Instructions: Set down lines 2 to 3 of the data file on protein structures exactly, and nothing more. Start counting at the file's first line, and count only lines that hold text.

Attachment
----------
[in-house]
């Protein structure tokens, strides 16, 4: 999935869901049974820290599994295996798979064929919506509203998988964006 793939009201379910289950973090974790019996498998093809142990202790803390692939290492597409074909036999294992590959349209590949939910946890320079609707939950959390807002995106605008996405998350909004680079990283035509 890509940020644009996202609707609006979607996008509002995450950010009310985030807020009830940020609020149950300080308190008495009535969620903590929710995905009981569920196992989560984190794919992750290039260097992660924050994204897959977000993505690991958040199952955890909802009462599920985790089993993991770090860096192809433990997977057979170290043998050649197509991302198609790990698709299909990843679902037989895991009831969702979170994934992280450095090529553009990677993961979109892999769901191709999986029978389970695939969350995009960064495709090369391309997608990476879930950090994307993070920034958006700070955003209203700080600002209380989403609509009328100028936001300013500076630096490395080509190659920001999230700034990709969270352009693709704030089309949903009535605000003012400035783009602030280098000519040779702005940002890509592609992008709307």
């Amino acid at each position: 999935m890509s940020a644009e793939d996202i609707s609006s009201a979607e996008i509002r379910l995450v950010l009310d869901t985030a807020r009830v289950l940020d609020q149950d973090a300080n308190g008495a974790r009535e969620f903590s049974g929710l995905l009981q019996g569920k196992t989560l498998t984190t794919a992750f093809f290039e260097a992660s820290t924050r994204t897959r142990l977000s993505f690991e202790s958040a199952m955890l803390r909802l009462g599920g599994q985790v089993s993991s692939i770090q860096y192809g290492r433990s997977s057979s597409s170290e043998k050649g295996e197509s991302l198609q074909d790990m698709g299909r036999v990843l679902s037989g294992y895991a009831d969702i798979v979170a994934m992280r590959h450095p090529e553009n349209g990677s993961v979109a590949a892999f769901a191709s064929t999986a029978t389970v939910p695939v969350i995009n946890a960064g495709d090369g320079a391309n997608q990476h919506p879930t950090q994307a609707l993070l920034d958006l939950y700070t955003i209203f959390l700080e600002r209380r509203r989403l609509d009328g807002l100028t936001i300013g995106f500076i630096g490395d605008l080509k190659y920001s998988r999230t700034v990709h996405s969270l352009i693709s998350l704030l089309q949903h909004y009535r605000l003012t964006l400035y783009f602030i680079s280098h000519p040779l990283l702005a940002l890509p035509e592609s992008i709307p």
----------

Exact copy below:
């Protein structure tokens, strides 16, 4: 999935869901049974820290599994295996798979064929919506509203998988964006 793939009201379910289950973090974790019996498998093809142990202790803390692939290492597409074909036999294992590959349209590949939910946890320079609707939950959390807002995106605008996405998350909004680079990283035509 890509940020644009996202609707609006979607996008509002995450950010009310985030807020009830940020609020149950300080308190008495009535969620903590929710995905009981569920196992989560984190794919992750290039260097992660924050994204897959977000993505690991958040199952955890909802009462599920985790089993993991770090860096192809433990997977057979170290043998050649197509991302198609790990698709299909990843679902037989895991009831969702979170994934992280450095090529553009990677993961979109892999769901191709999986029978389970695939969350995009960064495709090369391309997608990476879930950090994307993070920034958006700070955003209203700080600002209380989403609509009328100028936001300013500076630096490395080509190659920001999230700034990709969270352009693709704030089309949903009535605000003012400035783009602030280098000519040779702005940002890509592609992008709307």
């Amino acid at each position: 999935m890509s940020a644009e793939d996202i609707s609006s009201a979607e996008i509002r379910l995450v950010l009310d869901t985030a807020r009830v289950l940020d609020q149950d973090a300080n308190g008495a974790r009535e969620f903590s049974g929710l995905l009981q019996g569920k196992t989560l498998t984190t794919a992750f093809f290039e260097a992660s820290t924050r994204t897959r142990l977000s993505f690991e202790s958040a199952m955890l803390r909802l009462g599920g599994q985790v089993s993991s692939i770090q860096y192809g290492r433990s997977s057979s597409s170290e043998k050649g295996e197509s991302l198609q074909d790990m698709g299909r036999v990843l679902s037989g294992y895991a009831d969702i798979v979170a994934m992280r590959h450095p090529e553009n349209g990677s993961v979109a590949a892999f769901a191709s064929t999986a029978t389970v939910p695939v969350i995009n946890a960064g495709d090369g320079a391309n997608q990476h919506p879930t950090q994307a609707l993070l920034d958006l939950y700070t955003i209203f959390l700080e600002r209380r509203r989403l609509d009328g807002l100028t936001i300013g995106f500076i630096g490395d605008l080509k190659y920001s998988r999230t700034v990709h996405s969270l352009i693709s998350l704030l089309q949903h909004y009535r605000l003012t964006l400035y783009f602030i680079s280098h000519p040779l990283l702005a940002l890509p035509e592609s992008i709307p």